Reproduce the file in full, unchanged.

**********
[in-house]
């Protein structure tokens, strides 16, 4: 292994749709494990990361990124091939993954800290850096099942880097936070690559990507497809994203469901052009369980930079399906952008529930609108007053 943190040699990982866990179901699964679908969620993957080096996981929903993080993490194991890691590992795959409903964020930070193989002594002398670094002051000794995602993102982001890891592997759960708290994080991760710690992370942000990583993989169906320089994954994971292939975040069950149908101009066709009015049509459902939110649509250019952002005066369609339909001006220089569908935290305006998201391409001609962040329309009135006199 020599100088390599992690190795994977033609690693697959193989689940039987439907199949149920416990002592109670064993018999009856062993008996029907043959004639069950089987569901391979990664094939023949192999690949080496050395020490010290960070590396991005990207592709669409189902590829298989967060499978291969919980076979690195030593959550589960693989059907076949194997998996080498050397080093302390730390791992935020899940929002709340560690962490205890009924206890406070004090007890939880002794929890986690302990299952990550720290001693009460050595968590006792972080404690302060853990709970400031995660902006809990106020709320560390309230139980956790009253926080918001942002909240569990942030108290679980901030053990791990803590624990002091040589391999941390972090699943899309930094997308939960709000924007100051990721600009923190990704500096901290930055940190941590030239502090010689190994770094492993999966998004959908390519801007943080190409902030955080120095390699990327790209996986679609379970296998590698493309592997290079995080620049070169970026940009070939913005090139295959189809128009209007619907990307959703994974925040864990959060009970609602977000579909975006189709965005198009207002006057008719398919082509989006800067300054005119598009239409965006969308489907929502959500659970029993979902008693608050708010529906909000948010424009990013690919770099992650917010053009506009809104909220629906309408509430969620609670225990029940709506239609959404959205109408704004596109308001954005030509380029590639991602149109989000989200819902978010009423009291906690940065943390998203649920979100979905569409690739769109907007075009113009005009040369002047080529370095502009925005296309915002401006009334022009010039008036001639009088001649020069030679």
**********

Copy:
[in-house]
């Protein structure tokens, strides 16, 4: 292994749709494990990361990124091939993954800290850096099942880097936070690559990507497809994203469901052009369980930079399906952008529930609108007053 943190040699990982866990179901699964679908969620993957080096996981929903993080993490194991890691590992795959409903964020930070193989002594002398670094002051000794995602993102982001890891592997759960708290994080991760710690992370942000990583993989169906320089994954994971292939975040069950149908101009066709009015049509459902939110649509250019952002005066369609339909001006220089569908935290305006998201391409001609962040329309009135006199 020599100088390599992690190795994977033609690693697959193989689940039987439907199949149920416990002592109670064993018999009856062993008996029907043959004639069950089987569901391979990664094939023949192999690949080496050395020490010290960070590396991005990207592709669409189902590829298989967060499978291969919980076979690195030593959550589960693989059907076949194997998996080498050397080093302390730390791992935020899940929002709340560690962490205890009924206890406070004090007890939880002794929890986690302990299952990550720290001693009460050595968590006792972080404690302060853990709970400031995660902006809990106020709320560390309230139980956790009253926080918001942002909240569990942030108290679980901030053990791990803590624990002091040589391999941390972090699943899309930094997308939960709000924007100051990721600009923190990704500096901290930055940190941590030239502090010689190994770094492993999966998004959908390519801007943080190409902030955080120095390699990327790209996986679609379970296998590698493309592997290079995080620049070169970026940009070939913005090139295959189809128009209007619907990307959703994974925040864990959060009970609602977000579909975006189709965005198009207002006057008719398919082509989006800067300054005119598009239409965006969308489907929502959500659970029993979902008693608050708010529906909000948010424009990013690919770099992650917010053009506009809104909220629906309408509430969620609670225990029940709506239609959404959205109408704004596109308001954005030509380029590639991602149109989000989200819902978010009423009291906690940065943390998203649920979100979905569409690739769109907007075009113009005009040369002047080529370095502009925005296309915002401006009334022009010039008036001639009088001649020069030679």